Taiwan seeks to benefit from China power crisis if export orders shift, central bank governor says
- Central bank governor Yang Chin-long told Taiwan’s parliament on Thursday that manufacturers could shift orders to the island if China’s power crunch continues
- China’s new export orders contracted again in September, but less than the previous month, according to its official manufacturing purchasing managers’ index
Taiwan may benefit from orders being shifted to the island if China’s power curbs disrupt the country’s exports, Taiwan central bank governor Yang Chin-long said on Thursday.
Yang, taking lawmaker questions in parliament, said that if China’s power crunch caused its exports to do badly, manufacturers could shift orders to the island.
“If their exports are bad, there will be an order transfer effect for Taiwan,” he said.
Yang said the central bank is also paying close attention to the impact of China’s electricity problems on financial markets.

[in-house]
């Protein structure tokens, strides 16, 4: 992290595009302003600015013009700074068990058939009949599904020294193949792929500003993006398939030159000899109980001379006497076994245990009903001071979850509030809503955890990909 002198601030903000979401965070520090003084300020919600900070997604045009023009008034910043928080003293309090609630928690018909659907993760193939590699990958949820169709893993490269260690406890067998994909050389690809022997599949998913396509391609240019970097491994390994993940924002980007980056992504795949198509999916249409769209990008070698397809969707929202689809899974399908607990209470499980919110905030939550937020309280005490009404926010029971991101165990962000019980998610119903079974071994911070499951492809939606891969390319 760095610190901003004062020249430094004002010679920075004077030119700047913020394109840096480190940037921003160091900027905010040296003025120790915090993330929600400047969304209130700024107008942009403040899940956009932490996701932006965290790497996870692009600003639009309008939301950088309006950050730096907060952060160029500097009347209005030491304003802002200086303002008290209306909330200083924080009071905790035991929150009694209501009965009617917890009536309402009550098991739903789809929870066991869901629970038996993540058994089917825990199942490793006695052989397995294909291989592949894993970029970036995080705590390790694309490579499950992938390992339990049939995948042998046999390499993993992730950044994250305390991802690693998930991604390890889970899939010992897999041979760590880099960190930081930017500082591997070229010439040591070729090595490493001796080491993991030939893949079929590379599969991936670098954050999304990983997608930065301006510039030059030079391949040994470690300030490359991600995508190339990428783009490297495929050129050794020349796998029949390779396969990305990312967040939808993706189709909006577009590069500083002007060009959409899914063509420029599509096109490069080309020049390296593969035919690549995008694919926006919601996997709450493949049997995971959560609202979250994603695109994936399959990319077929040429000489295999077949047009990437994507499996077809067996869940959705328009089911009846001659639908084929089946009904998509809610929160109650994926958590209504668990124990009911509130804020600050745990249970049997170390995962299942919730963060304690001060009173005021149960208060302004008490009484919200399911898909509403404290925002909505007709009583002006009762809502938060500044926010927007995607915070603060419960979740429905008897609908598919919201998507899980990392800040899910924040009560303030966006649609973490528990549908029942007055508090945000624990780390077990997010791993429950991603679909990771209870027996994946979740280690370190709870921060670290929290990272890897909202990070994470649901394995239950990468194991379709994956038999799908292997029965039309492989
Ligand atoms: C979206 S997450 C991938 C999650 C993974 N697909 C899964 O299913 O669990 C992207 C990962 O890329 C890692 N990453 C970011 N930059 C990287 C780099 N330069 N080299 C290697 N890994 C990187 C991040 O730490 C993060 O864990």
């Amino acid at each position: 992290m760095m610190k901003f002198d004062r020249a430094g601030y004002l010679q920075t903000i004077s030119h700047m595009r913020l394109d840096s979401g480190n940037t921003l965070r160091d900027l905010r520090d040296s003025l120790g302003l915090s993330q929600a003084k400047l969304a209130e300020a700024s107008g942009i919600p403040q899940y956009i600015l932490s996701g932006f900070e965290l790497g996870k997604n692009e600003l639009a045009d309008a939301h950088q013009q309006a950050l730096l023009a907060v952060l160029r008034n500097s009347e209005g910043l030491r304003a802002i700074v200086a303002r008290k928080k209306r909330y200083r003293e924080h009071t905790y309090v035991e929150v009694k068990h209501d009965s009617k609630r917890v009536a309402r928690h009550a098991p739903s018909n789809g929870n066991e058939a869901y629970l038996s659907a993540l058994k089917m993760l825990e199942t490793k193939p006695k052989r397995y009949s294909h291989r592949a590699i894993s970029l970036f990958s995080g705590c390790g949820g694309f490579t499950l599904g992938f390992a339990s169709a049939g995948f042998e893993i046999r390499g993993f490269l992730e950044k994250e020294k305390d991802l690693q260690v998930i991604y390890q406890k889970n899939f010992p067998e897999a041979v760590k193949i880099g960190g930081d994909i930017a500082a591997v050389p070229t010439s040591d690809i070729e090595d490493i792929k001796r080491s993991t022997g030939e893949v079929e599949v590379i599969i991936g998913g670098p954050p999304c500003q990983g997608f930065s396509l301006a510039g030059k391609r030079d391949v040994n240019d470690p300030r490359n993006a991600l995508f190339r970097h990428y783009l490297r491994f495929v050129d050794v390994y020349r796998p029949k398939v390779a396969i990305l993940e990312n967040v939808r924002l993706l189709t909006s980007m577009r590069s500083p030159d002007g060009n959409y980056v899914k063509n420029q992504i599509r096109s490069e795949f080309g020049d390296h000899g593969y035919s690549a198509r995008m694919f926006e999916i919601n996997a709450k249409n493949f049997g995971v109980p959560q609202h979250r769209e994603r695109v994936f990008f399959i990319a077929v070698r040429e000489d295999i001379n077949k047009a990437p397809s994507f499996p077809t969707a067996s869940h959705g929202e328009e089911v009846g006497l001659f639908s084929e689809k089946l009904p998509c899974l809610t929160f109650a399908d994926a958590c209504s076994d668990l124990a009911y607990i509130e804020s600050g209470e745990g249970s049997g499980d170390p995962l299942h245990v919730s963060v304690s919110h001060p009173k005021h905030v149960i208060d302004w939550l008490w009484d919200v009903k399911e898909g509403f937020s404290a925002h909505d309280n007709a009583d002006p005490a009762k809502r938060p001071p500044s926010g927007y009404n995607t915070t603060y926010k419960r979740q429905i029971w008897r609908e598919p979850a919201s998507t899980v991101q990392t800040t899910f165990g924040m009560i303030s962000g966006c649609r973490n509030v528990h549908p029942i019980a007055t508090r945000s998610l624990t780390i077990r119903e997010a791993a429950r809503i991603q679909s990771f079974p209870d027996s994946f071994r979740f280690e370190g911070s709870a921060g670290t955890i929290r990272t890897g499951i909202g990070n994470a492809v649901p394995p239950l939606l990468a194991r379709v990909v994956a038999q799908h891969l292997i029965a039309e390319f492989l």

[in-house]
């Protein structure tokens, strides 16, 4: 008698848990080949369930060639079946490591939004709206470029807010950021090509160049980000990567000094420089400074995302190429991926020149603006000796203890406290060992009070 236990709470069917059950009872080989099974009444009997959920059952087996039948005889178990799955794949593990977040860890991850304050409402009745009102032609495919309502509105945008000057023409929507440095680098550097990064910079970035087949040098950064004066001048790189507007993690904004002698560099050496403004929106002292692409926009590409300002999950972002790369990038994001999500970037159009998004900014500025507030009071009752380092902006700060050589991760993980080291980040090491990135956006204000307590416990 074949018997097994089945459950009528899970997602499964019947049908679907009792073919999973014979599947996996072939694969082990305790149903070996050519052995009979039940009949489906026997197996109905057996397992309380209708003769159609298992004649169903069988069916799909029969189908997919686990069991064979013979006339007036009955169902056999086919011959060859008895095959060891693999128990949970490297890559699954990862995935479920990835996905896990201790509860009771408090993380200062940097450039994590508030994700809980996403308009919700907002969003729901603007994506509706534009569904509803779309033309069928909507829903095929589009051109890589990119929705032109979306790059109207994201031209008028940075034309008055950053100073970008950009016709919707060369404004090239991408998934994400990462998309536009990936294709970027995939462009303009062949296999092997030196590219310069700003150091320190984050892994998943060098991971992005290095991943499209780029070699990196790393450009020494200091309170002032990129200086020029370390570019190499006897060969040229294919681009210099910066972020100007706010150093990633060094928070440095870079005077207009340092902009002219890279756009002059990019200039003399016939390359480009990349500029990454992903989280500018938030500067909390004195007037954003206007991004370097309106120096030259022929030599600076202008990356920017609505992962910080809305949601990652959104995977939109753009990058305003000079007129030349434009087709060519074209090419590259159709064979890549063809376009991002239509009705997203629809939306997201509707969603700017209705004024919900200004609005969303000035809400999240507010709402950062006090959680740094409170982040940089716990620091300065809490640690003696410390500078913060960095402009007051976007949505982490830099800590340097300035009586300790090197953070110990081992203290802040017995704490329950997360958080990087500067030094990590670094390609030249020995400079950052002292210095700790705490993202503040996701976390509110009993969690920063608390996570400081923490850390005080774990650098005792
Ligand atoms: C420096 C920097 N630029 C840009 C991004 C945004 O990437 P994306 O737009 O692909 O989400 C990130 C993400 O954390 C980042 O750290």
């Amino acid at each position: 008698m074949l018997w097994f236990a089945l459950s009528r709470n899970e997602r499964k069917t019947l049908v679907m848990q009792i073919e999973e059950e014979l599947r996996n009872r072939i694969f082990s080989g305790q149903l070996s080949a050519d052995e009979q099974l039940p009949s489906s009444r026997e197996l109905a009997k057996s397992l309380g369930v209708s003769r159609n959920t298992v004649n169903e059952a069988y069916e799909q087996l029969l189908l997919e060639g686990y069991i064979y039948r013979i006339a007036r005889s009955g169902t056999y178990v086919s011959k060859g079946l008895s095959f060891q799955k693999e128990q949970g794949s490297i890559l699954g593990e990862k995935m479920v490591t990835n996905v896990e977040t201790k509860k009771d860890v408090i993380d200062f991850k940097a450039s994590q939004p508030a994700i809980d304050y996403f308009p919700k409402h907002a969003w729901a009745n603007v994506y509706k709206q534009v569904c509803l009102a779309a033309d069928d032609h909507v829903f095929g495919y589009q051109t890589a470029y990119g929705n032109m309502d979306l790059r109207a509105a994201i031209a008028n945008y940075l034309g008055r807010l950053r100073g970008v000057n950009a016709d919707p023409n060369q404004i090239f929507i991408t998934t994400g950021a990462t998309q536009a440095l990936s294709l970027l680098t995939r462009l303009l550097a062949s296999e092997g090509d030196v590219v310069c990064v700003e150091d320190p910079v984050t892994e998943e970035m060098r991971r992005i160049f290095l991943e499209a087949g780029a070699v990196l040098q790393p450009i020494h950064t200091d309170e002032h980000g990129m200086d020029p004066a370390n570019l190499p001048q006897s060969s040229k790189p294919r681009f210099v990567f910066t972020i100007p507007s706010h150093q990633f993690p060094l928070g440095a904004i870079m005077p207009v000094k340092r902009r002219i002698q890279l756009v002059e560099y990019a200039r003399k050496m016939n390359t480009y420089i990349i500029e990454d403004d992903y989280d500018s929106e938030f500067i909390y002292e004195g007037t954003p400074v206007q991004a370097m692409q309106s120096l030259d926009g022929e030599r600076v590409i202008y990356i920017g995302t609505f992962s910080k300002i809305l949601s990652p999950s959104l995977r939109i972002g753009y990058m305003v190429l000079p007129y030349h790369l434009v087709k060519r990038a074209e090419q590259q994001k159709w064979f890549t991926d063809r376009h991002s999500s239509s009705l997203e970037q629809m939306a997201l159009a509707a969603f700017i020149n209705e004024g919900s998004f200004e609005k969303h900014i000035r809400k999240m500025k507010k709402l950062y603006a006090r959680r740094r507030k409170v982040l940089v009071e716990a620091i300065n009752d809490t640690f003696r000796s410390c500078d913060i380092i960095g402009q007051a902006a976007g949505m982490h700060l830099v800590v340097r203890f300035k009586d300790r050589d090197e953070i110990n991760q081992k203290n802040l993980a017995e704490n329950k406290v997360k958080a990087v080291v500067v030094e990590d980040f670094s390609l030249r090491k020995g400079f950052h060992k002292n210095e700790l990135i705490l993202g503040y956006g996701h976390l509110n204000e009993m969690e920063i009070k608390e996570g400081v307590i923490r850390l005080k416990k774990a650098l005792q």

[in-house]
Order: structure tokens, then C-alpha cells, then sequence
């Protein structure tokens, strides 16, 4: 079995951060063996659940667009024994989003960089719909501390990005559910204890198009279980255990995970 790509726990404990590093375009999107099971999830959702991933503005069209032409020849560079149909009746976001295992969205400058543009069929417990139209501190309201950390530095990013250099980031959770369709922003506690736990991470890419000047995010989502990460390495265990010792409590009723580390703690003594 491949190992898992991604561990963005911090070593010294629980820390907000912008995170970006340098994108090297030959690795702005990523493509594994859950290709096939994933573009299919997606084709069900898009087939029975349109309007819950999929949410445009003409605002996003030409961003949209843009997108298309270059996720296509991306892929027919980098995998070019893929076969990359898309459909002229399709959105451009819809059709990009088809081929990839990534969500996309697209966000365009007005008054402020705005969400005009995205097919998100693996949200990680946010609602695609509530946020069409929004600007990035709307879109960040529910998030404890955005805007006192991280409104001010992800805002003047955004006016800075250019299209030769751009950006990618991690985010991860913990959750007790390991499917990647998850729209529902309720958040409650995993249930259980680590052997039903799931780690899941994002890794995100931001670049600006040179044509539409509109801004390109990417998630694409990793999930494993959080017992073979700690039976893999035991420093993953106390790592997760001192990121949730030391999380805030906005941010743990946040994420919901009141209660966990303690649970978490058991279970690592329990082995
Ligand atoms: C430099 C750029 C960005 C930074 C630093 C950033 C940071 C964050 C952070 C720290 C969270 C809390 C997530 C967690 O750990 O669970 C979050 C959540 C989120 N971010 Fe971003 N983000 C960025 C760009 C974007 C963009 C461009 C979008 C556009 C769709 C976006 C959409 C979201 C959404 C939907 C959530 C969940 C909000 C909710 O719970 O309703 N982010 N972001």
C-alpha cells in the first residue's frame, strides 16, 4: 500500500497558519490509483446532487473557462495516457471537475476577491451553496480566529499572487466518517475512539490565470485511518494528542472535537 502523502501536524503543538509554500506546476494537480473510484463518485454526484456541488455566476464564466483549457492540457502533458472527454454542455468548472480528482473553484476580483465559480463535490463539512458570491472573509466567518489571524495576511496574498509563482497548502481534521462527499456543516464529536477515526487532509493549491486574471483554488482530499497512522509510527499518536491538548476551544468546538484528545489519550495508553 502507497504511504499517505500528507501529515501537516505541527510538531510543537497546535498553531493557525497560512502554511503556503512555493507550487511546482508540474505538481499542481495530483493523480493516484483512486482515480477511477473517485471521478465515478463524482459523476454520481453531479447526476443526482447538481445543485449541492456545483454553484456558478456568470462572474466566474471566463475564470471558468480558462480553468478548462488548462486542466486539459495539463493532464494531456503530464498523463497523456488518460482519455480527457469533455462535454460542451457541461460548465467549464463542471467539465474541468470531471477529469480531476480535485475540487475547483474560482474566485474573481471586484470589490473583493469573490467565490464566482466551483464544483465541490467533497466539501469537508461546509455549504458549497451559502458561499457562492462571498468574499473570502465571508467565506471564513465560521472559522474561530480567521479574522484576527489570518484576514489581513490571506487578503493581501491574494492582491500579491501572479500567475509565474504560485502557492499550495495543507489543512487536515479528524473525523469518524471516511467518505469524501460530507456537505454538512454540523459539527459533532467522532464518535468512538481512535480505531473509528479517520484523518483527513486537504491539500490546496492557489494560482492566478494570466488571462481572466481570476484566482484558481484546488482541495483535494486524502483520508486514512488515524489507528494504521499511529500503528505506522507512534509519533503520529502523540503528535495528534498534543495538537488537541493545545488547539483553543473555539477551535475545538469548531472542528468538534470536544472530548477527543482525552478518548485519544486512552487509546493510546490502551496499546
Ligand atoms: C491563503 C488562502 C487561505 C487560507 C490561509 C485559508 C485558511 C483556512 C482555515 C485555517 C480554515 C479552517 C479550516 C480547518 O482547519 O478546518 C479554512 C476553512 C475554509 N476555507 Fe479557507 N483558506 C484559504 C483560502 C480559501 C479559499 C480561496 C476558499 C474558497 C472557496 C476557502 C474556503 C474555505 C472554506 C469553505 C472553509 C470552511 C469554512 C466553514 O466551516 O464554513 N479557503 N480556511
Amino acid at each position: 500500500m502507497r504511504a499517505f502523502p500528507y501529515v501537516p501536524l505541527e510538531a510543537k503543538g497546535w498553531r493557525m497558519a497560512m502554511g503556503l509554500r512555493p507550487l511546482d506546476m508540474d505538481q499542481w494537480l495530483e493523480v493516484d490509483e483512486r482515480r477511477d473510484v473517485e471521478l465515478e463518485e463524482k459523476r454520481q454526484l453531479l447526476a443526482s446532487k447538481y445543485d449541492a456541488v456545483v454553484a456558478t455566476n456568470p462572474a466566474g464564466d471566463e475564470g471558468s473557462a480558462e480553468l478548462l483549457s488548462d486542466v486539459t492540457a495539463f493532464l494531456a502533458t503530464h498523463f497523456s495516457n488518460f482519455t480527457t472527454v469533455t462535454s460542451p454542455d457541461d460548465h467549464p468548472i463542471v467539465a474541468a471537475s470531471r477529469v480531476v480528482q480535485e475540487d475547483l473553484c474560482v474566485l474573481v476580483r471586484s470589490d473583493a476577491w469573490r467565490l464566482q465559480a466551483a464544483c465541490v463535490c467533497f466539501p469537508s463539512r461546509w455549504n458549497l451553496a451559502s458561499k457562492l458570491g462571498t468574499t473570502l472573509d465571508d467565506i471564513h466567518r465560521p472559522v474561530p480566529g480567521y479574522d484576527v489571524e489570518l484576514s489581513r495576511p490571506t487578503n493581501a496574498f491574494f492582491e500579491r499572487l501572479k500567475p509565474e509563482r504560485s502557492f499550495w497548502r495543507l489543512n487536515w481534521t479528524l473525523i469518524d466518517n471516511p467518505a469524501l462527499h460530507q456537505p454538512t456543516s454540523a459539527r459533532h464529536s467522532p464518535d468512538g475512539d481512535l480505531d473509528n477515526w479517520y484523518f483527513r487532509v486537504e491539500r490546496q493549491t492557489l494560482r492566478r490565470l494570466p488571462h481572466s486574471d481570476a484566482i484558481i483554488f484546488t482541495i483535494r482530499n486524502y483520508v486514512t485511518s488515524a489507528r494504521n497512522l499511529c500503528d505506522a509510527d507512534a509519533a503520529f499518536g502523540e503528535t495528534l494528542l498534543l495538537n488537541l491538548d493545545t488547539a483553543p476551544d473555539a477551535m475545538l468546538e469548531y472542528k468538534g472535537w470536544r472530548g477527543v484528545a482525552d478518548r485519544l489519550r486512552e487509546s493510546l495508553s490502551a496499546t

Taiwan faced its own power problems in May, with outages connected to a drought that drastically lowered water levels at hydropower plants and high demand during hot weather.
Life with no power: Why some major cities in China are having to ration electricity
Yang said the economy may grow 6 per cent this year, depending on how trade and domestic consumption hold up for the rest of 2021.
The central bank last week raised its 2021 estimate for gross domestic product growth to 5.75 per cent from the 5.08 per cent forecast in June.
Taiwan has kept its benchmark interest rate at a record low since March of last year.
Whether to raise it will need to take into consideration the impact of tightening of monetary policies in advanced countries, like the United States, on Taiwan, as well as inflation and the coronavirus pandemic, Yang said.
If the United States decides to raise rates, Taiwan may also consider following suit, he said.